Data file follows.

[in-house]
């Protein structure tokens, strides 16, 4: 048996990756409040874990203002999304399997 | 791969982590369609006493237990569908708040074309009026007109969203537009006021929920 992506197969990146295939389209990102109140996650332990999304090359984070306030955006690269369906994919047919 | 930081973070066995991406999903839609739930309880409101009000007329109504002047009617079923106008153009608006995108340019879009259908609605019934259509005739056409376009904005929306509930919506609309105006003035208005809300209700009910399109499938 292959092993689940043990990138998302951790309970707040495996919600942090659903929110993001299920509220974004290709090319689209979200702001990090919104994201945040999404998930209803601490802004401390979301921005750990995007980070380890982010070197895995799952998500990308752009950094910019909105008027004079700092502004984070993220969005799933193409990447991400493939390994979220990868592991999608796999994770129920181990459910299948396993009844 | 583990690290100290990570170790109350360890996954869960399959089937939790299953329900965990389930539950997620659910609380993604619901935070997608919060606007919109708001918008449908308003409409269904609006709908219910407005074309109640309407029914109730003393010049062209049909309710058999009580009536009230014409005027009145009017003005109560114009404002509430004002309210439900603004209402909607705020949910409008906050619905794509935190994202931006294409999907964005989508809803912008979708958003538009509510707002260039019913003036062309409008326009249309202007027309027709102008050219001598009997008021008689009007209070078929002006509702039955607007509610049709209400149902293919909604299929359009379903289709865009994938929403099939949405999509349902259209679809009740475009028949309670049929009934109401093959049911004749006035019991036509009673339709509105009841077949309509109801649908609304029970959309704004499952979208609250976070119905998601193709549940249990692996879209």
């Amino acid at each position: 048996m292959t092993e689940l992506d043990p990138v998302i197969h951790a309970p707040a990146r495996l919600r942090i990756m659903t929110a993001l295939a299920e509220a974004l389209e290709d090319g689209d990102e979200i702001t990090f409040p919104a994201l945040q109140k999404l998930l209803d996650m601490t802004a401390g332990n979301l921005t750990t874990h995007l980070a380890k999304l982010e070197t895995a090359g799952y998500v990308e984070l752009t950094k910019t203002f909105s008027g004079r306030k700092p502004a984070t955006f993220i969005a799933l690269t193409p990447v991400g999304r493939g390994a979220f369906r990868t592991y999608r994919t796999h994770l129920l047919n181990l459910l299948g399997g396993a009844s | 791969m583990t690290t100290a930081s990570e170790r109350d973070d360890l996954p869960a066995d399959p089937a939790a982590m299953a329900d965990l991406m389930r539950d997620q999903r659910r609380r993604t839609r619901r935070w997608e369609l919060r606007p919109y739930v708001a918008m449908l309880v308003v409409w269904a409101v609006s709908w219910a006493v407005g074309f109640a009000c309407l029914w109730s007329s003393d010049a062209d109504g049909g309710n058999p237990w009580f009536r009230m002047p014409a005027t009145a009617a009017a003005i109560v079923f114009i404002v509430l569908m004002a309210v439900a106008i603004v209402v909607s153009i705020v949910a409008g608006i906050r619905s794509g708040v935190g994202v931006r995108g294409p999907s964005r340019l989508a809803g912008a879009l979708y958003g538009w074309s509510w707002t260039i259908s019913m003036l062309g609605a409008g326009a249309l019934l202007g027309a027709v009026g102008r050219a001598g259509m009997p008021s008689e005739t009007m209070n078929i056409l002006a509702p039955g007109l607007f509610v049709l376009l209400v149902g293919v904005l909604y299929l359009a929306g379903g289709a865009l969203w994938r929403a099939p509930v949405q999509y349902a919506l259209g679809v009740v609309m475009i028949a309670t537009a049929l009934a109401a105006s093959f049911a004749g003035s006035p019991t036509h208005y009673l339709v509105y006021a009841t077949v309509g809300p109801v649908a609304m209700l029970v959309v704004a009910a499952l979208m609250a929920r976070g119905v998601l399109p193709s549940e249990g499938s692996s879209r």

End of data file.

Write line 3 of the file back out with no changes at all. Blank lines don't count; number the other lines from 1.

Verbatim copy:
């Amino acid at each position: 048996m292959t092993e689940l992506d043990p990138v998302i197969h951790a309970p707040a990146r495996l919600r942090i990756m659903t929110a993001l295939a299920e509220a974004l389209e290709d090319g689209d990102e979200i702001t990090f409040p919104a994201l945040q109140k999404l998930l209803d996650m601490t802004a401390g332990n979301l921005t750990t874990h995007l980070a380890k999304l982010e070197t895995a090359g799952y998500v990308e984070l752009t950094k910019t203002f909105s008027g004079r306030k700092p502004a984070t955006f993220i969005a799933l690269t193409p990447v991400g999304r493939g390994a979220f369906r990868t592991y999608r994919t796999h994770l129920l047919n181990l459910l299948g399997g396993a009844s | 791969m583990t690290t100290a930081s990570e170790r109350d973070d360890l996954p869960a066995d399959p089937a939790a982590m299953a329900d965990l991406m389930r539950d997620q999903r659910r609380r993604t839609r619901r935070w997608e369609l919060r606007p919109y739930v708001a918008m449908l309880v308003v409409w269904a409101v609006s709908w219910a006493v407005g074309f109640a009000c309407l029914w109730s007329s003393d010049a062209d109504g049909g309710n058999p237990w009580f009536r009230m002047p014409a005027t009145a009617a009017a003005i109560v079923f114009i404002v509430l569908m004002a309210v439900a106008i603004v209402v909607s153009i705020v949910a409008g608006i906050r619905s794509g708040v935190g994202v931006r995108g294409p999907s964005r340019l989508a809803g912008a879009l979708y958003g538009w074309s509510w707002t260039i259908s019913m003036l062309g609605a409008g326009a249309l019934l202007g027309a027709v009026g102008r050219a001598g259509m009997p008021s008689e005739t009007m209070n078929i056409l002006a509702p039955g007109l607007f509610v049709l376009l209400v149902g293919v904005l909604y299929l359009a929306g379903g289709a865009l969203w994938r929403a099939p509930v949405q999509y349902a919506l259209g679809v009740v609309m475009i028949a309670t537009a049929l009934a109401a105006s093959f049911a004749g003035s006035p019991t036509h208005y009673l339709v509105y006021a009841t077949v309509g809300p109801v649908a609304m209700l029970v959309v704004a009910a499952l979208m609250a929920r976070g119905v998601l399109p193709s549940e249990g499938s692996s879209r």